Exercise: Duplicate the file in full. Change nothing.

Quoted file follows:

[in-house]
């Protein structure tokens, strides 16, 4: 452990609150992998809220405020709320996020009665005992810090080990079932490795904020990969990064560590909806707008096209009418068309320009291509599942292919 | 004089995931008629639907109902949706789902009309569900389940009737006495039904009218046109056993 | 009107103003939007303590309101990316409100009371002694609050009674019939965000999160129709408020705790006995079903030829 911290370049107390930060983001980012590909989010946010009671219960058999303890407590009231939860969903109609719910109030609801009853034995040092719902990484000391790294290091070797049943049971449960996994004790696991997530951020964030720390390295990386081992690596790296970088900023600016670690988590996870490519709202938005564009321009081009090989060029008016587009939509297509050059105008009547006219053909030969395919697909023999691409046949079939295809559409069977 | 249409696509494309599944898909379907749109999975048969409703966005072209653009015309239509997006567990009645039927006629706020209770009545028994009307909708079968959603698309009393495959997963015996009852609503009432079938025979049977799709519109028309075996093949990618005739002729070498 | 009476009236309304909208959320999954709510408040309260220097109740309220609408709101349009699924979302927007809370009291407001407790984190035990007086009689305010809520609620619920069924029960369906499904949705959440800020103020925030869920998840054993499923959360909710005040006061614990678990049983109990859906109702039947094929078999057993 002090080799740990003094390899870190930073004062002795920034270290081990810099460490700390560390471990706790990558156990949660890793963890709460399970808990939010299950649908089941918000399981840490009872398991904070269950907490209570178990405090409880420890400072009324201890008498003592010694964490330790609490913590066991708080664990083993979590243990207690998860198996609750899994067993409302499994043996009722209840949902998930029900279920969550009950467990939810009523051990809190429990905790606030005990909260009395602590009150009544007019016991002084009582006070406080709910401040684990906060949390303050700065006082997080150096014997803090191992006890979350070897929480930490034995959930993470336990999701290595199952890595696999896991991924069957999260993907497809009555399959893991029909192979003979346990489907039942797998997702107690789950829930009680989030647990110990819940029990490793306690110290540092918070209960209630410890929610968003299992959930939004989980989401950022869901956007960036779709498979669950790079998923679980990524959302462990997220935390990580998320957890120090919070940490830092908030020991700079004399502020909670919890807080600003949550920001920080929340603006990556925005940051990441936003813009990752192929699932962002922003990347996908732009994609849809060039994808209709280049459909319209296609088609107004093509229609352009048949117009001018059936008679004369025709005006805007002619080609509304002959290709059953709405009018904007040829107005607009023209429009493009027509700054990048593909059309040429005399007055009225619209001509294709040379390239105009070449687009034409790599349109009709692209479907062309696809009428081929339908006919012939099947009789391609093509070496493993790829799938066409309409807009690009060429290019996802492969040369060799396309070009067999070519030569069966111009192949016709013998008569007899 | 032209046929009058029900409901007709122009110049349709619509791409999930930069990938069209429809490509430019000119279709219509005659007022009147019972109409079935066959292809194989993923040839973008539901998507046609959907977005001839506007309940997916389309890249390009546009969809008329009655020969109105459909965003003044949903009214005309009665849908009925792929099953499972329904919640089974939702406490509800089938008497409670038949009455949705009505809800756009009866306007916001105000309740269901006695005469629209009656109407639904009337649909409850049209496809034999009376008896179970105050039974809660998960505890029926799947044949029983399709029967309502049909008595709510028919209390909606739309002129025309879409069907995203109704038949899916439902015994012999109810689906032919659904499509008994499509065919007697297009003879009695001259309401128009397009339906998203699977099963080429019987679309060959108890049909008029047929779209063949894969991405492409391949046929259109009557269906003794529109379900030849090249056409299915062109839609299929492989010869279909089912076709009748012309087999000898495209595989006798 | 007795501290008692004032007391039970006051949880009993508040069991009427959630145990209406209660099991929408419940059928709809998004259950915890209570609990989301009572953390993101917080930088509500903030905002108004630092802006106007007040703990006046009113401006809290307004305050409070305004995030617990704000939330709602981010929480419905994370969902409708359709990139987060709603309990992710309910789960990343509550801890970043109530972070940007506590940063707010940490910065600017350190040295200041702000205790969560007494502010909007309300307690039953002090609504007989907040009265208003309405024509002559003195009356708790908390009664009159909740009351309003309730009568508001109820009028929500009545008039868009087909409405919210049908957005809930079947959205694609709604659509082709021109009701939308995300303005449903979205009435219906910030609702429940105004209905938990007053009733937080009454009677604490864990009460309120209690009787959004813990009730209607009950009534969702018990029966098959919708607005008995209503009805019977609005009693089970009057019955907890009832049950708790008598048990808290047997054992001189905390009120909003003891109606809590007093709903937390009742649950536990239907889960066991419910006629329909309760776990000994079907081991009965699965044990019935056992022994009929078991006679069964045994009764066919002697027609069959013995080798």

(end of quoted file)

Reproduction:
[in-house]
């Protein structure tokens, strides 16, 4: 452990609150992998809220405020709320996020009665005992810090080990079932490795904020990969990064560590909806707008096209009418068309320009291509599942292919 | 004089995931008629639907109902949706789902009309569900389940009737006495039904009218046109056993 | 009107103003939007303590309101990316409100009371002694609050009674019939965000999160129709408020705790006995079903030829 911290370049107390930060983001980012590909989010946010009671219960058999303890407590009231939860969903109609719910109030609801009853034995040092719902990484000391790294290091070797049943049971449960996994004790696991997530951020964030720390390295990386081992690596790296970088900023600016670690988590996870490519709202938005564009321009081009090989060029008016587009939509297509050059105008009547006219053909030969395919697909023999691409046949079939295809559409069977 | 249409696509494309599944898909379907749109999975048969409703966005072209653009015309239509997006567990009645039927006629706020209770009545028994009307909708079968959603698309009393495959997963015996009852609503009432079938025979049977799709519109028309075996093949990618005739002729070498 | 009476009236309304909208959320999954709510408040309260220097109740309220609408709101349009699924979302927007809370009291407001407790984190035990007086009689305010809520609620619920069924029960369906499904949705959440800020103020925030869920998840054993499923959360909710005040006061614990678990049983109990859906109702039947094929078999057993 002090080799740990003094390899870190930073004062002795920034270290081990810099460490700390560390471990706790990558156990949660890793963890709460399970808990939010299950649908089941918000399981840490009872398991904070269950907490209570178990405090409880420890400072009324201890008498003592010694964490330790609490913590066991708080664990083993979590243990207690998860198996609750899994067993409302499994043996009722209840949902998930029900279920969550009950467990939810009523051990809190429990905790606030005990909260009395602590009150009544007019016991002084009582006070406080709910401040684990906060949390303050700065006082997080150096014997803090191992006890979350070897929480930490034995959930993470336990999701290595199952890595696999896991991924069957999260993907497809009555399959893991029909192979003979346990489907039942797998997702107690789950829930009680989030647990110990819940029990490793306690110290540092918070209960209630410890929610968003299992959930939004989980989401950022869901956007960036779709498979669950790079998923679980990524959302462990997220935390990580998320957890120090919070940490830092908030020991700079004399502020909670919890807080600003949550920001920080929340603006990556925005940051990441936003813009990752192929699932962002922003990347996908732009994609849809060039994808209709280049459909319209296609088609107004093509229609352009048949117009001018059936008679004369025709005006805007002619080609509304002959290709059953709405009018904007040829107005607009023209429009493009027509700054990048593909059309040429005399007055009225619209001509294709040379390239105009070449687009034409790599349109009709692209479907062309696809009428081929339908006919012939099947009789391609093509070496493993790829799938066409309409807009690009060429290019996802492969040369060799396309070009067999070519030569069966111009192949016709013998008569007899 | 032209046929009058029900409901007709122009110049349709619509791409999930930069990938069209429809490509430019000119279709219509005659007022009147019972109409079935066959292809194989993923040839973008539901998507046609959907977005001839506007309940997916389309890249390009546009969809008329009655020969109105459909965003003044949903009214005309009665849908009925792929099953499972329904919640089974939702406490509800089938008497409670038949009455949705009505809800756009009866306007916001105000309740269901006695005469629209009656109407639904009337649909409850049209496809034999009376008896179970105050039974809660998960505890029926799947044949029983399709029967309502049909008595709510028919209390909606739309002129025309879409069907995203109704038949899916439902015994012999109810689906032919659904499509008994499509065919007697297009003879009695001259309401128009397009339906998203699977099963080429019987679309060959108890049909008029047929779209063949894969991405492409391949046929259109009557269906003794529109379900030849090249056409299915062109839609299929492989010869279909089912076709009748012309087999000898495209595989006798 | 007795501290008692004032007391039970006051949880009993508040069991009427959630145990209406209660099991929408419940059928709809998004259950915890209570609990989301009572953390993101917080930088509500903030905002108004630092802006106007007040703990006046009113401006809290307004305050409070305004995030617990704000939330709602981010929480419905994370969902409708359709990139987060709603309990992710309910789960990343509550801890970043109530972070940007506590940063707010940490910065600017350190040295200041702000205790969560007494502010909007309300307690039953002090609504007989907040009265208003309405024509002559003195009356708790908390009664009159909740009351309003309730009568508001109820009028929500009545008039868009087909409405919210049908957005809930079947959205694609709604659509082709021109009701939308995300303005449903979205009435219906910030609702429940105004209905938990007053009733937080009454009677604490864990009460309120209690009787959004813990009730209607009950009534969702018990029966098959919708607005008995209503009805019977609005009693089970009057019955907890009832049950708790008598048990808290047997054992001189905390009120909003003891109606809590007093709903937390009742649950536990239907889960066991419910006629329909309760776990000994079907081991009965699965044990019935056992022994009929078991006679069964045994009764066919002697027609069959013995080798």